Structural imaging studies such as CT or MRI are not able to accurately differentiate infectious from malignant cerebral lesions in patients with AIDS. We studied 11 individuals with AIDS and central nervous system (CNS) lesions with 18F-fluoro-2-deoxyglucose (FDG) and positron emission tomography (PET). FDG-PET was able to accurately differentiate between a malignant (lymphoma) and nonmalignant etiology for the CNS lesions. Both qualitative visual inspection of the images as well as semiquantitative analysis using count ratios was performed and revealed similar results. FDG- PET may be useful in the management of AIDS patients with CNS lesions since high FDG uptake most likely represents a malignant process which should be biopsied for confirmation rather than treated presumptively as infectious.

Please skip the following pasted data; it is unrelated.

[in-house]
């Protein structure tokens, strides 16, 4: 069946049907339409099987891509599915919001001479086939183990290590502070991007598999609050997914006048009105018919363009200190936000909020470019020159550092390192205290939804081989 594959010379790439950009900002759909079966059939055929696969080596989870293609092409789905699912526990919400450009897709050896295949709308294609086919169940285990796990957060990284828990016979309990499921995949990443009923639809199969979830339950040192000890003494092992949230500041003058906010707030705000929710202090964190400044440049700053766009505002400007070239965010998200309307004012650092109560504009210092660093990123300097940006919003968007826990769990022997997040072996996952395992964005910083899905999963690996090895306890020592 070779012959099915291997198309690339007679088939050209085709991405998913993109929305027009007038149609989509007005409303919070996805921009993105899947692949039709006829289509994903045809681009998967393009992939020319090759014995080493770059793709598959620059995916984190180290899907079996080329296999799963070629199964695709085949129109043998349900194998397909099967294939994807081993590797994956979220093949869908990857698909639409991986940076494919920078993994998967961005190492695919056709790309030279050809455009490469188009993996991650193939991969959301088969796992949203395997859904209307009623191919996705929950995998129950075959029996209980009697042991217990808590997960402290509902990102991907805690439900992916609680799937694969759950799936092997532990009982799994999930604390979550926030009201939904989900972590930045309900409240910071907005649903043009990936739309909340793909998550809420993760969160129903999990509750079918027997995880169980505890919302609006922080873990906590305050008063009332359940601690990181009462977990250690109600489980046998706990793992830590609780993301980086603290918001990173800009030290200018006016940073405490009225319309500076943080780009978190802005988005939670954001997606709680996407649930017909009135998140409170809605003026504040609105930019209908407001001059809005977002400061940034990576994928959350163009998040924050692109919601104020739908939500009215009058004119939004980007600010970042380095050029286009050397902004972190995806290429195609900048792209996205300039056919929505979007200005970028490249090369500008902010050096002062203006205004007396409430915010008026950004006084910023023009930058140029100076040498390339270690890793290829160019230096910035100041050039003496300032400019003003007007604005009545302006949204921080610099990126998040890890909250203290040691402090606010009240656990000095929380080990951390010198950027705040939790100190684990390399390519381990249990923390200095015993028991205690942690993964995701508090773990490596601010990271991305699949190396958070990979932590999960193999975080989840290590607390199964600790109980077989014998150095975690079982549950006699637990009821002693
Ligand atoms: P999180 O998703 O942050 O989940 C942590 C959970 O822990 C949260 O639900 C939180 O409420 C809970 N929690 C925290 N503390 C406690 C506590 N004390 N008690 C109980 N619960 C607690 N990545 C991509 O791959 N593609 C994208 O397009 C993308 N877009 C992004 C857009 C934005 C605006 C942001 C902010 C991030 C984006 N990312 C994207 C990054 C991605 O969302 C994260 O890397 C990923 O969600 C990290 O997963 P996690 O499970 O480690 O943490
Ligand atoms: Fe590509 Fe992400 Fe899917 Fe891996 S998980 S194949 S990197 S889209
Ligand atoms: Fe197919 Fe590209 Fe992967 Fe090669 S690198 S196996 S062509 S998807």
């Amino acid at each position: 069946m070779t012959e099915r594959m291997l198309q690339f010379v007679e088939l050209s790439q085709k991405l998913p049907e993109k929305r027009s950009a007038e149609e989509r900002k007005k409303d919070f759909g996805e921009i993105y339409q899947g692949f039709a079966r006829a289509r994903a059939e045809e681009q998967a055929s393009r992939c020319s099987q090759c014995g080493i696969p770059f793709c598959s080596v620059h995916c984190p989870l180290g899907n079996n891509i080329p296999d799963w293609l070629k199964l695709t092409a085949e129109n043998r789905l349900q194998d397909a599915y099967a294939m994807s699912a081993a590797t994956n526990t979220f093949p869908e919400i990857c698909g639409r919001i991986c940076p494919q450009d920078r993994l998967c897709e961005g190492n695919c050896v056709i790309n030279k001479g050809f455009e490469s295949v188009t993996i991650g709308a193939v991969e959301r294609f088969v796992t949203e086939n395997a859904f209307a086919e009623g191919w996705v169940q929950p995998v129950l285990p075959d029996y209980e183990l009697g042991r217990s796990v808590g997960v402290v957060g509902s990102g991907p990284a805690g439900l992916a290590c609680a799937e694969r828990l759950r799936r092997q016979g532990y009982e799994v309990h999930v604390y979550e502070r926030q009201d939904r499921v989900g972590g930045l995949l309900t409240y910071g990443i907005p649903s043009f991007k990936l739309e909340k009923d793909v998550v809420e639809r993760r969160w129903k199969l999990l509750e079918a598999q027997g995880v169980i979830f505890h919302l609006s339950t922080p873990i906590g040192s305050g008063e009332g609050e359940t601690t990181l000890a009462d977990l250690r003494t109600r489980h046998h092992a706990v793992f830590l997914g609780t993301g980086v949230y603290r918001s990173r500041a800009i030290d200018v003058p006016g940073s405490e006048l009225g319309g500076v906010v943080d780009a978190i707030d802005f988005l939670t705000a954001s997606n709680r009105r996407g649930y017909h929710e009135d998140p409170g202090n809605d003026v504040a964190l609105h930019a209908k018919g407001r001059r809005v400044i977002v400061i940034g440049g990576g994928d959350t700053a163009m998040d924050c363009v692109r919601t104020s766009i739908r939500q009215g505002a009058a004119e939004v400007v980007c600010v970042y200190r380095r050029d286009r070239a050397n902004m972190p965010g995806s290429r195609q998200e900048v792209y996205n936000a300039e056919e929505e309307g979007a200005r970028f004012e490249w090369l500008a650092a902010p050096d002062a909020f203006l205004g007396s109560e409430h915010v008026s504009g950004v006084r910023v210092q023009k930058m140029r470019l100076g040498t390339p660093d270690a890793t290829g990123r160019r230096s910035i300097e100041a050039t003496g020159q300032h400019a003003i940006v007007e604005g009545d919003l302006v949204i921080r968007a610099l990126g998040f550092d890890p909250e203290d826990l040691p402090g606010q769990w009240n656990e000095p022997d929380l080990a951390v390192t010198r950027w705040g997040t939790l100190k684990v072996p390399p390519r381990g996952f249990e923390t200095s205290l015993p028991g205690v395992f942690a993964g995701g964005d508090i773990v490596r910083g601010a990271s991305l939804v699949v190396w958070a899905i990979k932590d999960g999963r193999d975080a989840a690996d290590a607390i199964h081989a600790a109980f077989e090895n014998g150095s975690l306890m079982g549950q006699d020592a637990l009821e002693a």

|Original language||English (US)|
|Number of pages||9|
|Journal||Journal of Nuclear Medicine|
|State||Published - Jan 1 1993|
ASJC Scopus subject areas
- Radiology Nuclear Medicine and imaging